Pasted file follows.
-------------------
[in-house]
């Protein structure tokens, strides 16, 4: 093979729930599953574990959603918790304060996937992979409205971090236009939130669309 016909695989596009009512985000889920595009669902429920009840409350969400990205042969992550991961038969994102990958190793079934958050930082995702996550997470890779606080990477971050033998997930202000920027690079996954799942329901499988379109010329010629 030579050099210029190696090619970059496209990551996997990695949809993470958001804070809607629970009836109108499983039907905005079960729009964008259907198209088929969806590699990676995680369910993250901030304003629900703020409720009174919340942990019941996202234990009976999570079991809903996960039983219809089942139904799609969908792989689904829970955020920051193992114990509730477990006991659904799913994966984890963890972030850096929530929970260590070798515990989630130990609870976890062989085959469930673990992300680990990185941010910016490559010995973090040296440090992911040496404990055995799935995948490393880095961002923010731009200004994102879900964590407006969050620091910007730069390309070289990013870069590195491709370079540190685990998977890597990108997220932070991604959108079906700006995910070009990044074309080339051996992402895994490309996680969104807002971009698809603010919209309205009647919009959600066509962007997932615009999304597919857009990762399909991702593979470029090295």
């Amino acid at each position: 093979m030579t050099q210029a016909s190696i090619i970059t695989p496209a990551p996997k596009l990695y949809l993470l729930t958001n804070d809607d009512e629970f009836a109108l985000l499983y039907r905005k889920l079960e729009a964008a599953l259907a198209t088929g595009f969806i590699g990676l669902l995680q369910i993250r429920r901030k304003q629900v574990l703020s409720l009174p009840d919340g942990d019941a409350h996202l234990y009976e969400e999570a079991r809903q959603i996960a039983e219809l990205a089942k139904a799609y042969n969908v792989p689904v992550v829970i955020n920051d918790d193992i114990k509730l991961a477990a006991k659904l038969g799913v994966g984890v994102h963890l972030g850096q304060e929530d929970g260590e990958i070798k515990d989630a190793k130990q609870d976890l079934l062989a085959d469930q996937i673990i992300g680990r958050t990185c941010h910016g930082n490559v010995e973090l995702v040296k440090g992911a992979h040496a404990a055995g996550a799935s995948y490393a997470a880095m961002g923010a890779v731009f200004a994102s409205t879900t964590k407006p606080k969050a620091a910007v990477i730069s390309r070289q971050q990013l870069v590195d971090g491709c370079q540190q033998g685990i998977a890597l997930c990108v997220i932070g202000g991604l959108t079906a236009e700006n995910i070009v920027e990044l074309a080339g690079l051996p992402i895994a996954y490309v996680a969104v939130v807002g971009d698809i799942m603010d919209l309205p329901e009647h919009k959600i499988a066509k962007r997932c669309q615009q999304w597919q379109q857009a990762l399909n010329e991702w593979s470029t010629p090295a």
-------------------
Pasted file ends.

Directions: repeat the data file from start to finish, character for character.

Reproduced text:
[in-house]
């Protein structure tokens, strides 16, 4: 093979729930599953574990959603918790304060996937992979409205971090236009939130669309 016909695989596009009512985000889920595009669902429920009840409350969400990205042969992550991961038969994102990958190793079934958050930082995702996550997470890779606080990477971050033998997930202000920027690079996954799942329901499988379109010329010629 030579050099210029190696090619970059496209990551996997990695949809993470958001804070809607629970009836109108499983039907905005079960729009964008259907198209088929969806590699990676995680369910993250901030304003629900703020409720009174919340942990019941996202234990009976999570079991809903996960039983219809089942139904799609969908792989689904829970955020920051193992114990509730477990006991659904799913994966984890963890972030850096929530929970260590070798515990989630130990609870976890062989085959469930673990992300680990990185941010910016490559010995973090040296440090992911040496404990055995799935995948490393880095961002923010731009200004994102879900964590407006969050620091910007730069390309070289990013870069590195491709370079540190685990998977890597990108997220932070991604959108079906700006995910070009990044074309080339051996992402895994490309996680969104807002971009698809603010919209309205009647919009959600066509962007997932615009999304597919857009990762399909991702593979470029090295």
């Amino acid at each position: 093979m030579t050099q210029a016909s190696i090619i970059t695989p496209a990551p996997k596009l990695y949809l993470l729930t958001n804070d809607d009512e629970f009836a109108l985000l499983y039907r905005k889920l079960e729009a964008a599953l259907a198209t088929g595009f969806i590699g990676l669902l995680q369910i993250r429920r901030k304003q629900v574990l703020s409720l009174p009840d919340g942990d019941a409350h996202l234990y009976e969400e999570a079991r809903q959603i996960a039983e219809l990205a089942k139904a799609y042969n969908v792989p689904v992550v829970i955020n920051d918790d193992i114990k509730l991961a477990a006991k659904l038969g799913v994966g984890v994102h963890l972030g850096q304060e929530d929970g260590e990958i070798k515990d989630a190793k130990q609870d976890l079934l062989a085959d469930q996937i673990i992300g680990r958050t990185c941010h910016g930082n490559v010995e973090l995702v040296k440090g992911a992979h040496a404990a055995g996550a799935s995948y490393a997470a880095m961002g923010a890779v731009f200004a994102s409205t879900t964590k407006p606080k969050a620091a910007v990477i730069s390309r070289q971050q990013l870069v590195d971090g491709c370079q540190q033998g685990i998977a890597l997930c990108v997220i932070g202000g991604l959108t079906a236009e700006n995910i070009v920027e990044l074309a080339g690079l051996p992402i895994a996954y490309v996680a969104v939130v807002g971009d698809i799942m603010d919209l309205p329901e009647h919009k959600i499988a066509k962007r997932c669309q615009q999304w597919q379109q857009a990762l399909n010329e991702w593979s470029t010629p090295a």